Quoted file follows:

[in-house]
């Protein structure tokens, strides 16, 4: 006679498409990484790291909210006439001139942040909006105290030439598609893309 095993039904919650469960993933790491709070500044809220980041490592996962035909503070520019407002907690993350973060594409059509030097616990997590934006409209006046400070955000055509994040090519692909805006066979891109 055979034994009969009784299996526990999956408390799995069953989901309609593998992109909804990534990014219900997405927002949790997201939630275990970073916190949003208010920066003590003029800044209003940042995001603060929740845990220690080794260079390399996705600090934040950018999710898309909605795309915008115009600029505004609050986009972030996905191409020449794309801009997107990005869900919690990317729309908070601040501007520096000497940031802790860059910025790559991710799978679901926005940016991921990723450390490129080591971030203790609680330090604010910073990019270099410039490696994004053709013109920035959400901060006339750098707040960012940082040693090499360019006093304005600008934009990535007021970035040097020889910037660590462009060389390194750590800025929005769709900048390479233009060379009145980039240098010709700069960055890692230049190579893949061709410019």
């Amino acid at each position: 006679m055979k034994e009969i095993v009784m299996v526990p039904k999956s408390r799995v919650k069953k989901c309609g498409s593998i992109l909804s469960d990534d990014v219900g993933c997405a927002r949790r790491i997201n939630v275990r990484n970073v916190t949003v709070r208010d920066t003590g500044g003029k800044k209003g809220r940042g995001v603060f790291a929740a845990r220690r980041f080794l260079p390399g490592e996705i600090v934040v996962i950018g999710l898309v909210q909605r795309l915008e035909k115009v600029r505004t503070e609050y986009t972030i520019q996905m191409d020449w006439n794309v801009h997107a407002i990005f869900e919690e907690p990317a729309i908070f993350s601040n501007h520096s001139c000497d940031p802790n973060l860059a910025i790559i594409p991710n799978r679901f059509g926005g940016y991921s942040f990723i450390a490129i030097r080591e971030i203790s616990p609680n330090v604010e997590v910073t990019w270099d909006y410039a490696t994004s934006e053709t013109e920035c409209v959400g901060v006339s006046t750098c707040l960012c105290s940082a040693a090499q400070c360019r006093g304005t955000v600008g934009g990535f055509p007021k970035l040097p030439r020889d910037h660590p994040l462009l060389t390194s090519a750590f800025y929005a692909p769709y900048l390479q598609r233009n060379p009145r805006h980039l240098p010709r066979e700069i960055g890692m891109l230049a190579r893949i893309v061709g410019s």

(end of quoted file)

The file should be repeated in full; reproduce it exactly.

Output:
[in-house]
């Protein structure tokens, strides 16, 4: 006679498409990484790291909210006439001139942040909006105290030439598609893309 095993039904919650469960993933790491709070500044809220980041490592996962035909503070520019407002907690993350973060594409059509030097616990997590934006409209006046400070955000055509994040090519692909805006066979891109 055979034994009969009784299996526990999956408390799995069953989901309609593998992109909804990534990014219900997405927002949790997201939630275990970073916190949003208010920066003590003029800044209003940042995001603060929740845990220690080794260079390399996705600090934040950018999710898309909605795309915008115009600029505004609050986009972030996905191409020449794309801009997107990005869900919690990317729309908070601040501007520096000497940031802790860059910025790559991710799978679901926005940016991921990723450390490129080591971030203790609680330090604010910073990019270099410039490696994004053709013109920035959400901060006339750098707040960012940082040693090499360019006093304005600008934009990535007021970035040097020889910037660590462009060389390194750590800025929005769709900048390479233009060379009145980039240098010709700069960055890692230049190579893949061709410019």
């Amino acid at each position: 006679m055979k034994e009969i095993v009784m299996v526990p039904k999956s408390r799995v919650k069953k989901c309609g498409s593998i992109l909804s469960d990534d990014v219900g993933c997405a927002r949790r790491i997201n939630v275990r990484n970073v916190t949003v709070r208010d920066t003590g500044g003029k800044k209003g809220r940042g995001v603060f790291a929740a845990r220690r980041f080794l260079p390399g490592e996705i600090v934040v996962i950018g999710l898309v909210q909605r795309l915008e035909k115009v600029r505004t503070e609050y986009t972030i520019q996905m191409d020449w006439n794309v801009h997107a407002i990005f869900e919690e907690p990317a729309i908070f993350s601040n501007h520096s001139c000497d940031p802790n973060l860059a910025i790559i594409p991710n799978r679901f059509g926005g940016y991921s942040f990723i450390a490129i030097r080591e971030i203790s616990p609680n330090v604010e997590v910073t990019w270099d909006y410039a490696t994004s934006e053709t013109e920035c409209v959400g901060v006339s006046t750098c707040l960012c105290s940082a040693a090499q400070c360019r006093g304005t955000v600008g934009g990535f055509p007021k970035l040097p030439r020889d910037h660590p994040l462009l060389t390194s090519a750590f800025y929005a692909p769709y900048l390479q598609r233009n060379p009145r805006h980039l240098p010709r066979e700069i960055g890692m891109l230049a190579r893949i893309v061709g410019s």